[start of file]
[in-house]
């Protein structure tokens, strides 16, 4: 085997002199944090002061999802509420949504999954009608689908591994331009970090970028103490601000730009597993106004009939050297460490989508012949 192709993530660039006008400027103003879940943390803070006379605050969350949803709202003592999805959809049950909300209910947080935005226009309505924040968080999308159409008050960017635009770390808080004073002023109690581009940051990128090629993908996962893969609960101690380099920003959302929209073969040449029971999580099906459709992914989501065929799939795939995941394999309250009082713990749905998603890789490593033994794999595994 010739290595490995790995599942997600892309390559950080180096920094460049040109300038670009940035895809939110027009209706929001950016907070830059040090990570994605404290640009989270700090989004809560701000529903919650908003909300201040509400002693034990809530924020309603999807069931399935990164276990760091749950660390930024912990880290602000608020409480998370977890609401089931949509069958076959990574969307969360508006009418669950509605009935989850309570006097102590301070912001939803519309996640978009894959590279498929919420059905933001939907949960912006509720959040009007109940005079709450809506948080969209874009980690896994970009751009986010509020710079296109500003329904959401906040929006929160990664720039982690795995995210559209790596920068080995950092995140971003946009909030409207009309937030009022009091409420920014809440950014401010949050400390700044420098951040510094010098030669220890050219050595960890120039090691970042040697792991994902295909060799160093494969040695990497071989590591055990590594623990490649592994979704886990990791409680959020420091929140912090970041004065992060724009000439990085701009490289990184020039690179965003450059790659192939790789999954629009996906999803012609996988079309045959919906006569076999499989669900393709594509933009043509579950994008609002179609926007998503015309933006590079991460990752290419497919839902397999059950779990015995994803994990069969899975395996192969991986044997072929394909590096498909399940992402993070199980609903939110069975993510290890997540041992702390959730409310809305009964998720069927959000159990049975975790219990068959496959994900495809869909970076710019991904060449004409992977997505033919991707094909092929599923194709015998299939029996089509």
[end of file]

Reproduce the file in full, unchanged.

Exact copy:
[in-house]
């Protein structure tokens, strides 16, 4: 085997002199944090002061999802509420949504999954009608689908591994331009970090970028103490601000730009597993106004009939050297460490989508012949 192709993530660039006008400027103003879940943390803070006379605050969350949803709202003592999805959809049950909300209910947080935005226009309505924040968080999308159409008050960017635009770390808080004073002023109690581009940051990128090629993908996962893969609960101690380099920003959302929209073969040449029971999580099906459709992914989501065929799939795939995941394999309250009082713990749905998603890789490593033994794999595994 010739290595490995790995599942997600892309390559950080180096920094460049040109300038670009940035895809939110027009209706929001950016907070830059040090990570994605404290640009989270700090989004809560701000529903919650908003909300201040509400002693034990809530924020309603999807069931399935990164276990760091749950660390930024912990880290602000608020409480998370977890609401089931949509069958076959990574969307969360508006009418669950509605009935989850309570006097102590301070912001939803519309996640978009894959590279498929919420059905933001939907949960912006509720959040009007109940005079709450809506948080969209874009980690896994970009751009986010509020710079296109500003329904959401906040929006929160990664720039982690795995995210559209790596920068080995950092995140971003946009909030409207009309937030009022009091409420920014809440950014401010949050400390700044420098951040510094010098030669220890050219050595960890120039090691970042040697792991994902295909060799160093494969040695990497071989590591055990590594623990490649592994979704886990990791409680959020420091929140912090970041004065992060724009000439990085701009490289990184020039690179965003450059790659192939790789999954629009996906999803012609996988079309045959919906006569076999499989669900393709594509933009043509579950994008609002179609926007998503015309933006590079991460990752290419497919839902397999059950779990015995994803994990069969899975395996192969991986044997072929394909590096498909399940992402993070199980609903939110069975993510290890997540041992702390959730409310809305009964998720069927959000159990049975975790219990068959496959994900495809869909970076710019991904060449004409992977997505033919991707094909092929599923194709015998299939029996089509």